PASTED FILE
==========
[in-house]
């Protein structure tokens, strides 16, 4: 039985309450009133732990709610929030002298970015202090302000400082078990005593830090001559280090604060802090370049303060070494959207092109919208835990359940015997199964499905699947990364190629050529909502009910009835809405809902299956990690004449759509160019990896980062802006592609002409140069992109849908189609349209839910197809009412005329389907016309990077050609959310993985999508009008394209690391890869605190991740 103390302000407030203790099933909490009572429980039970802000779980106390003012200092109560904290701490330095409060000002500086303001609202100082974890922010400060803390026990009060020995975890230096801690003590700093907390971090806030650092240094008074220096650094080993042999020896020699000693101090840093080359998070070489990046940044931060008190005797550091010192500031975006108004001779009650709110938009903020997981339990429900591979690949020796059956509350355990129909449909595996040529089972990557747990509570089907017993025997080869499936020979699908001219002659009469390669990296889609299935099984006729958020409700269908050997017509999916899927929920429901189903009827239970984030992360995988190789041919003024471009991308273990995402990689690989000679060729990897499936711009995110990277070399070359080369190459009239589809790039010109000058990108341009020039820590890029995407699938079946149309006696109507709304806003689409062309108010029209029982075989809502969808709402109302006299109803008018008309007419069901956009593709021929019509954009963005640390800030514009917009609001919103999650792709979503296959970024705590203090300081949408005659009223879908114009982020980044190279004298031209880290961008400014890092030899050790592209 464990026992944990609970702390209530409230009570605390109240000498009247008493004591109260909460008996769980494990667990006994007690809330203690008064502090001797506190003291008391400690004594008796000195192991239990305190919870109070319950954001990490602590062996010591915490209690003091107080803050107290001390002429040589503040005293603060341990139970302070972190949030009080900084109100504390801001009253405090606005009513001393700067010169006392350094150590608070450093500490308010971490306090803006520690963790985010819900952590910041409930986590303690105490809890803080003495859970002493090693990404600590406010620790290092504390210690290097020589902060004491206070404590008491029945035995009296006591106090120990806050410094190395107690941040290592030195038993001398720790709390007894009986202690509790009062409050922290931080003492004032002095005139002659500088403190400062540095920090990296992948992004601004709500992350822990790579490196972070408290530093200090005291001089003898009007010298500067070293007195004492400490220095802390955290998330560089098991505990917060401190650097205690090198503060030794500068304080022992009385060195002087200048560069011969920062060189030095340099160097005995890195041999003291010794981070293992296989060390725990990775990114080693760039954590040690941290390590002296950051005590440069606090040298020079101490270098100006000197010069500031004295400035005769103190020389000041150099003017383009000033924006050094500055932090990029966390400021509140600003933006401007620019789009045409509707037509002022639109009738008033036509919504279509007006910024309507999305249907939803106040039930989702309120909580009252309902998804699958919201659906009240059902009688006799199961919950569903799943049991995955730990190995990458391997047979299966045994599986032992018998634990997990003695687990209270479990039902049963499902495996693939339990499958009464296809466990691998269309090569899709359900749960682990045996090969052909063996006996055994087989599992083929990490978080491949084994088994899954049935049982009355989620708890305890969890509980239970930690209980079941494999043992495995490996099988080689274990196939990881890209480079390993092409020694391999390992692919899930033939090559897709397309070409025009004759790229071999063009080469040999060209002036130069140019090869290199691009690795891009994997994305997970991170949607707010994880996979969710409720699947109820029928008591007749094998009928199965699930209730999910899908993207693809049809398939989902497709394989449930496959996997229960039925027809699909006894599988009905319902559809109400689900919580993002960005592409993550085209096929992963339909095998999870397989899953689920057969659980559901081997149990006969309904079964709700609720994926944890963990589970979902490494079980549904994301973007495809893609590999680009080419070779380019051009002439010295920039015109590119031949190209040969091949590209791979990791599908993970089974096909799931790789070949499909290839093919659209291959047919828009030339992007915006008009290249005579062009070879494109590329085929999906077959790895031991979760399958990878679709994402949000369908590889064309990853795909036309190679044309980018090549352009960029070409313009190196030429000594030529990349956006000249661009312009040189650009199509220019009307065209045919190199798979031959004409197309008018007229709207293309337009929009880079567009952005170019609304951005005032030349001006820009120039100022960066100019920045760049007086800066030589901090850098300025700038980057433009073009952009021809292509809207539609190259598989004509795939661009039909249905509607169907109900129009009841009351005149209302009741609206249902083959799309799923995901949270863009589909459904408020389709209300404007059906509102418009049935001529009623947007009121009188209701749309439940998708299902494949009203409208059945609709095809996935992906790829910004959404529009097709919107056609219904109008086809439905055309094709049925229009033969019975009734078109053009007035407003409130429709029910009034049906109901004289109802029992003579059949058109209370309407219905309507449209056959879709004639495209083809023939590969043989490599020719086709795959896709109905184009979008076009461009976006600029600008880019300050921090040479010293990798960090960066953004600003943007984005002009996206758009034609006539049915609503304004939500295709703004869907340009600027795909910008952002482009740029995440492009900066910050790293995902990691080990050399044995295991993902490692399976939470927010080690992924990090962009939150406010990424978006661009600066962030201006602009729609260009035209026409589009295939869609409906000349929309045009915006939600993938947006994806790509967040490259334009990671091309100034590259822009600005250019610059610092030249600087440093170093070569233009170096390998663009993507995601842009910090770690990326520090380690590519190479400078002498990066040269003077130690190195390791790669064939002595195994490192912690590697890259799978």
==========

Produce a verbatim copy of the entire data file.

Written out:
[in-house]
């Protein structure tokens, strides 16, 4: 039985309450009133732990709610929030002298970015202090302000400082078990005593830090001559280090604060802090370049303060070494959207092109919208835990359940015997199964499905699947990364190629050529909502009910009835809405809902299956990690004449759509160019990896980062802006592609002409140069992109849908189609349209839910197809009412005329389907016309990077050609959310993985999508009008394209690391890869605190991740 103390302000407030203790099933909490009572429980039970802000779980106390003012200092109560904290701490330095409060000002500086303001609202100082974890922010400060803390026990009060020995975890230096801690003590700093907390971090806030650092240094008074220096650094080993042999020896020699000693101090840093080359998070070489990046940044931060008190005797550091010192500031975006108004001779009650709110938009903020997981339990429900591979690949020796059956509350355990129909449909595996040529089972990557747990509570089907017993025997080869499936020979699908001219002659009469390669990296889609299935099984006729958020409700269908050997017509999916899927929920429901189903009827239970984030992360995988190789041919003024471009991308273990995402990689690989000679060729990897499936711009995110990277070399070359080369190459009239589809790039010109000058990108341009020039820590890029995407699938079946149309006696109507709304806003689409062309108010029209029982075989809502969808709402109302006299109803008018008309007419069901956009593709021929019509954009963005640390800030514009917009609001919103999650792709979503296959970024705590203090300081949408005659009223879908114009982020980044190279004298031209880290961008400014890092030899050790592209 464990026992944990609970702390209530409230009570605390109240000498009247008493004591109260909460008996769980494990667990006994007690809330203690008064502090001797506190003291008391400690004594008796000195192991239990305190919870109070319950954001990490602590062996010591915490209690003091107080803050107290001390002429040589503040005293603060341990139970302070972190949030009080900084109100504390801001009253405090606005009513001393700067010169006392350094150590608070450093500490308010971490306090803006520690963790985010819900952590910041409930986590303690105490809890803080003495859970002493090693990404600590406010620790290092504390210690290097020589902060004491206070404590008491029945035995009296006591106090120990806050410094190395107690941040290592030195038993001398720790709390007894009986202690509790009062409050922290931080003492004032002095005139002659500088403190400062540095920090990296992948992004601004709500992350822990790579490196972070408290530093200090005291001089003898009007010298500067070293007195004492400490220095802390955290998330560089098991505990917060401190650097205690090198503060030794500068304080022992009385060195002087200048560069011969920062060189030095340099160097005995890195041999003291010794981070293992296989060390725990990775990114080693760039954590040690941290390590002296950051005590440069606090040298020079101490270098100006000197010069500031004295400035005769103190020389000041150099003017383009000033924006050094500055932090990029966390400021509140600003933006401007620019789009045409509707037509002022639109009738008033036509919504279509007006910024309507999305249907939803106040039930989702309120909580009252309902998804699958919201659906009240059902009688006799199961919950569903799943049991995955730990190995990458391997047979299966045994599986032992018998634990997990003695687990209270479990039902049963499902495996693939339990499958009464296809466990691998269309090569899709359900749960682990045996090969052909063996006996055994087989599992083929990490978080491949084994088994899954049935049982009355989620708890305890969890509980239970930690209980079941494999043992495995490996099988080689274990196939990881890209480079390993092409020694391999390992692919899930033939090559897709397309070409025009004759790229071999063009080469040999060209002036130069140019090869290199691009690795891009994997994305997970991170949607707010994880996979969710409720699947109820029928008591007749094998009928199965699930209730999910899908993207693809049809398939989902497709394989449930496959996997229960039925027809699909006894599988009905319902559809109400689900919580993002960005592409993550085209096929992963339909095998999870397989899953689920057969659980559901081997149990006969309904079964709700609720994926944890963990589970979902490494079980549904994301973007495809893609590999680009080419070779380019051009002439010295920039015109590119031949190209040969091949590209791979990791599908993970089974096909799931790789070949499909290839093919659209291959047919828009030339992007915006008009290249005579062009070879494109590329085929999906077959790895031991979760399958990878679709994402949000369908590889064309990853795909036309190679044309980018090549352009960029070409313009190196030429000594030529990349956006000249661009312009040189650009199509220019009307065209045919190199798979031959004409197309008018007229709207293309337009929009880079567009952005170019609304951005005032030349001006820009120039100022960066100019920045760049007086800066030589901090850098300025700038980057433009073009952009021809292509809207539609190259598989004509795939661009039909249905509607169907109900129009009841009351005149209302009741609206249902083959799309799923995901949270863009589909459904408020389709209300404007059906509102418009049935001529009623947007009121009188209701749309439940998708299902494949009203409208059945609709095809996935992906790829910004959404529009097709919107056609219904109008086809439905055309094709049925229009033969019975009734078109053009007035407003409130429709029910009034049906109901004289109802029992003579059949058109209370309407219905309507449209056959879709004639495209083809023939590969043989490599020719086709795959896709109905184009979008076009461009976006600029600008880019300050921090040479010293990798960090960066953004600003943007984005002009996206758009034609006539049915609503304004939500295709703004869907340009600027795909910008952002482009740029995440492009900066910050790293995902990691080990050399044995295991993902490692399976939470927010080690992924990090962009939150406010990424978006661009600066962030201006602009729609260009035209026409589009295939869609409906000349929309045009915006939600993938947006994806790509967040490259334009990671091309100034590259822009600005250019610059610092030249600087440093170093070569233009170096390998663009993507995601842009910090770690990326520090380690590519190479400078002498990066040269003077130690190195390791790669064939002595195994490192912690590697890259799978």